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Council of Europe approves guidelines for civil participation in political decision making


Council of Europe has approved new guidelines for civil participation in political decision making. While some of the provisions in these guidelines are already contained of the Indian RTI act and other policies, the implementation is found wanting.   

Participatory democracy is about the people participating in most aspects of legislative & government decision making. Though initiatives like participatory budgeting have been tried at various places across the world including Porto Alegre in Brazil and few other cities in the USA, the real essence of participatory democracy is yet to be witnessed. It is in this context that the Council of Europe’s approval to the guidelines for civil participation in political decision making assumes importance.

What is Council of Europe?

The Council of Europe (CoE) is an international organisation with 47 member states and was setup to promote democracy and protect human rights and the rule of law in Europe. This is different from the European Union. Its decisions act as guidelines for member states to come up with specific laws in certain areas. The Committee of Ministers is CoE’s statutory decision-making body and comprises the foreign ministers of all member states. It is this Committee of Ministers that approved the guidelines in its most recent meeting.

What do these guidelines say?

The introductory note of these guidelines mention participation of citizens to be at the heart of the idea of democracy. It goes onto say that participatory democracy, based on the right to seek to determine or to influence the exercise of a public authority’s powers and responsibilities, contributes to representative and direct democracy and also that the right to civil participation in political decision-making should be secured to individuals, non-governmental organisations (NGOs) and civil society at large.

There are 4 main types of civil participation outlined in these guidelines

Provision of information:  At all stages of decision making, all appropriate information should be presented in clear and easily understandable language and in an appropriate and accessible format, without undue administrative obstacles and, in principle, free of charge, in accordance with open data principles. Public authorities should provide the widest possible access, both offline and online, to key documents and information without restrictions on analysis and re-use of such information.

Consultation: Views on policy should be collated as a part of official procedure from individuals, NGOs etc. through various tools, such as meetings, public hearings, focus groups, surveys, questionnaires and digital tools.  Public authorities should provide publicly available feedback on the outcome of consultations, particularly information giving reasons for any decisions finally taken.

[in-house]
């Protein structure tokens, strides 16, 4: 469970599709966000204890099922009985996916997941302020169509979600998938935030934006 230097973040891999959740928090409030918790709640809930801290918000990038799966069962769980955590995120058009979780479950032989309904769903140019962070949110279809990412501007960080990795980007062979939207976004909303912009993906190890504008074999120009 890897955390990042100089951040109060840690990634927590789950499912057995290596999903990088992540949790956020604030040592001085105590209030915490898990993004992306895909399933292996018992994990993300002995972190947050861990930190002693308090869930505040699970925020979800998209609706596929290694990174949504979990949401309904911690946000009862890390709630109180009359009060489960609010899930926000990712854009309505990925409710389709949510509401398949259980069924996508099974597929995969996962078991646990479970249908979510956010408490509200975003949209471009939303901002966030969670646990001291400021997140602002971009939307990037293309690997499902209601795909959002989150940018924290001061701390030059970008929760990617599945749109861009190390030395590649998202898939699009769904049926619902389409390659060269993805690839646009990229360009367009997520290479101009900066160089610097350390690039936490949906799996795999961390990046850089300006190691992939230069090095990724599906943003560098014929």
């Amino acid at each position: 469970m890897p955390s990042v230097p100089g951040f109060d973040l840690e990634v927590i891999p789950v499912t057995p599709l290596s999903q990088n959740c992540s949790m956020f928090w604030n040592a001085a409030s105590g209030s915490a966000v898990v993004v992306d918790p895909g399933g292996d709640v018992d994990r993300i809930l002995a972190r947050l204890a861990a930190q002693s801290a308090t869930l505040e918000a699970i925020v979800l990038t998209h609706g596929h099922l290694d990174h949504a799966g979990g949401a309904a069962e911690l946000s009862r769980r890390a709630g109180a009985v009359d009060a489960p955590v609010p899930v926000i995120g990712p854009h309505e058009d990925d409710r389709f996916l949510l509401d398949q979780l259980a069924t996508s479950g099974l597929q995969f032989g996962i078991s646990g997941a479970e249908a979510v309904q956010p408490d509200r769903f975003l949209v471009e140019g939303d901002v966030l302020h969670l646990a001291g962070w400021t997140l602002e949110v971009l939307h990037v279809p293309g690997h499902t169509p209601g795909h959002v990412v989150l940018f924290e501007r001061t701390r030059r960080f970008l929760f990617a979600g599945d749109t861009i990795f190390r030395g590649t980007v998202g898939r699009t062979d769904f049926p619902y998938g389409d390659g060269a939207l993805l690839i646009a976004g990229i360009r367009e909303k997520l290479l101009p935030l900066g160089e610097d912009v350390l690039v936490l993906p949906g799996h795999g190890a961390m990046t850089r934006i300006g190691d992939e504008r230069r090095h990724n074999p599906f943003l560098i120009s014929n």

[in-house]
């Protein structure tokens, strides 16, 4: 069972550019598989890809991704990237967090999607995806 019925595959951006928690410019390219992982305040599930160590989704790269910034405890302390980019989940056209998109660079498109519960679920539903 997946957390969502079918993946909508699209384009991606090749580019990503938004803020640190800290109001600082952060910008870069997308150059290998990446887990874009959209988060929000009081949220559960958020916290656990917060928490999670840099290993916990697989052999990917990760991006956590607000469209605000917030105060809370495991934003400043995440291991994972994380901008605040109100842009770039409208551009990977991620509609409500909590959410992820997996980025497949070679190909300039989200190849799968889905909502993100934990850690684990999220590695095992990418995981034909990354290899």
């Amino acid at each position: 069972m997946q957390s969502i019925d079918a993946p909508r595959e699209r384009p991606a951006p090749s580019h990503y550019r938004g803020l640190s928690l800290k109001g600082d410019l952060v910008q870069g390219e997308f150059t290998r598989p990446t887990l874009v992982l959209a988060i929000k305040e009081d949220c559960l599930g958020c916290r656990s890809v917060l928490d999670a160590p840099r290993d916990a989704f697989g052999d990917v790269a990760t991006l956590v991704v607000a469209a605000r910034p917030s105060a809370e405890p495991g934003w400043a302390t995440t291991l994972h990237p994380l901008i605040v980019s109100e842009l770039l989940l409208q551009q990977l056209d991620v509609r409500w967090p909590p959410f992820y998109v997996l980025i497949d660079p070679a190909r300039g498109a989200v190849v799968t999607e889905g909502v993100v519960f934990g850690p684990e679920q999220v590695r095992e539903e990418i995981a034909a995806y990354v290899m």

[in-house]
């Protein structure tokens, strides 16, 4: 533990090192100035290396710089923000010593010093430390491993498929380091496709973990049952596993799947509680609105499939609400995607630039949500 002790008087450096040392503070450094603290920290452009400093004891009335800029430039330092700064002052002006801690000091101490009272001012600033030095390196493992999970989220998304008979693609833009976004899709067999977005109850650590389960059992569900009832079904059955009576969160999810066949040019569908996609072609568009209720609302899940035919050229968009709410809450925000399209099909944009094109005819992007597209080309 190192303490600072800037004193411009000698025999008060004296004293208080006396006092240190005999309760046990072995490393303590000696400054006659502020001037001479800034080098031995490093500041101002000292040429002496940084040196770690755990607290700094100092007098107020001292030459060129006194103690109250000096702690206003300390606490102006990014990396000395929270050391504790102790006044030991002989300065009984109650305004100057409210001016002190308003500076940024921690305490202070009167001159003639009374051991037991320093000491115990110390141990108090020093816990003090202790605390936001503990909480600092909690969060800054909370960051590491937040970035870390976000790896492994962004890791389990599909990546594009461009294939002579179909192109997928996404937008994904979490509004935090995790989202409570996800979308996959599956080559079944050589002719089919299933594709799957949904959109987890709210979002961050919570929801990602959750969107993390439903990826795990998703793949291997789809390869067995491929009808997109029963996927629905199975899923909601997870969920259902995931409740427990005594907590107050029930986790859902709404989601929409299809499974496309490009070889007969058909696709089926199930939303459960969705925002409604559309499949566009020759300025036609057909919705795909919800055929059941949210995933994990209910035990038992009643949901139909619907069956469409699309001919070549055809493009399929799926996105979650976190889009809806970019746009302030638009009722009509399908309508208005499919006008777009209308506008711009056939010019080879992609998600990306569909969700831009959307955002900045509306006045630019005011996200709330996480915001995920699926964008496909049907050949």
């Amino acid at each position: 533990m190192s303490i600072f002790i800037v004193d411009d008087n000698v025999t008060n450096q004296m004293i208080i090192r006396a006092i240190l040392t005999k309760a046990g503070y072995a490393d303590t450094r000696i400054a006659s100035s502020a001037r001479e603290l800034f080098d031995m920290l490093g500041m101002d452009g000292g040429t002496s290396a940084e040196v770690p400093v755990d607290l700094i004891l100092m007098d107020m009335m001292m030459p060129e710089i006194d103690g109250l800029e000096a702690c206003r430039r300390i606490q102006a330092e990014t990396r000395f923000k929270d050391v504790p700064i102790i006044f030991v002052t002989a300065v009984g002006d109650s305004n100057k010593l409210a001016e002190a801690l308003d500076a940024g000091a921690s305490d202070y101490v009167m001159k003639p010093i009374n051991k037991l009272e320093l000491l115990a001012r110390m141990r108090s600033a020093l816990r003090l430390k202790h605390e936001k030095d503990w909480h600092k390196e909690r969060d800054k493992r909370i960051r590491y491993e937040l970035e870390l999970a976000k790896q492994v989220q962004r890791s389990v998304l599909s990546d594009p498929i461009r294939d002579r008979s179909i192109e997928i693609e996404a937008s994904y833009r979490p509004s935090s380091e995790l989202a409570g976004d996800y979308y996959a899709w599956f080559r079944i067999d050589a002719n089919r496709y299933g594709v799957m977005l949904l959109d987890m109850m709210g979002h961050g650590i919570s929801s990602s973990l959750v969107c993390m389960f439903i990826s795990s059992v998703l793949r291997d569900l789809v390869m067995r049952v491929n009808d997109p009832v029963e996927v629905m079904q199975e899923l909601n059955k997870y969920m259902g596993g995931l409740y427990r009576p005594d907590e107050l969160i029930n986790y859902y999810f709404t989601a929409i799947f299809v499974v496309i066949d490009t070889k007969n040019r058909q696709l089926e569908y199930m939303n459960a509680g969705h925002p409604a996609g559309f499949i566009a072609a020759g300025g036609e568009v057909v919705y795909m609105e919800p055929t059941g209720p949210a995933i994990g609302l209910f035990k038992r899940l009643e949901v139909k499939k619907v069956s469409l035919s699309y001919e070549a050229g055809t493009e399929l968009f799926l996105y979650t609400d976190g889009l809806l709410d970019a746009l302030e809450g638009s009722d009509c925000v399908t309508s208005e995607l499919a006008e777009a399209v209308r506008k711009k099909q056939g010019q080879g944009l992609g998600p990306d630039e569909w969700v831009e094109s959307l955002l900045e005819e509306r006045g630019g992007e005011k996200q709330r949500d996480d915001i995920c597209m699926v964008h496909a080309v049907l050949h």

Dialogue:  Dialogue is a structured, long-lasting and results-oriented process which is based on mutual interest in the exchange of opinions between public authorities, individuals, NGOs and civil society at large. Public authorities, NGOs and civil society at large may consider establishing different platforms as a permanent space for dialogue and participation. Such platforms may include regular public hearings, public forums, advisory councils or similar structures.

Active involvement: Active involvement refers to opportunities for civil participation in decision-making processes provided by public authorities to individuals, NGOs and civil society at large that extend beyond the provision of information, consultation or dialogue. It may include working groups or committees for the co-development of documents with transparent criteria and processes for the representation of individuals and NGOs.

The CoE has asked member states to adapt rules that can enable the public authorities to make use of these guidelines. It has also asked the member states to widely disseminate these guidelines and help in assessing the implementation of these guidelines.

What about India?

The Indian Right to Information Act (RTI), widely considered as one of the best in the world already has some provisions outlined in these guidelines. Section 4 of the act has provisions for publishing all the relevant facts while formulating important policies and also provides for disclosure of reasons for administrative & quasi-judicial decisions to the affected persons. It also provides for dissemination of such information in the most easily accessible formats.  But in practice, these provisions are rarely implemented. Information on projects, policies in an easily understandable manner is rarely made available by governments.

In February 2014,  the then UPA government came up with a pre-legislative consultation policy. The policy talks about making the draft legislations/policies available on the internet including justification, essential elements, financial implication etc.  and seeking opinion of various stake holders including affected groups.

These days, it is largely being done through the internet where opinion/feedback is sought through the MyGov portal. While this is  a welcome development, there is a need for sharing relevant information in greater detail, multiple formats so that the process does not exclude those who do not use the internet. Central & State Governments should also work towards providing multiple platforms/forums for consultation & dialogue beyond the internet and make the findings & submissions of such consultations public.


About Author

Rakesh has been working on issues related to Right to Information (RTI) for a decade. He is a Data/Information enthusiast & passionate about Governance/Policy issues.

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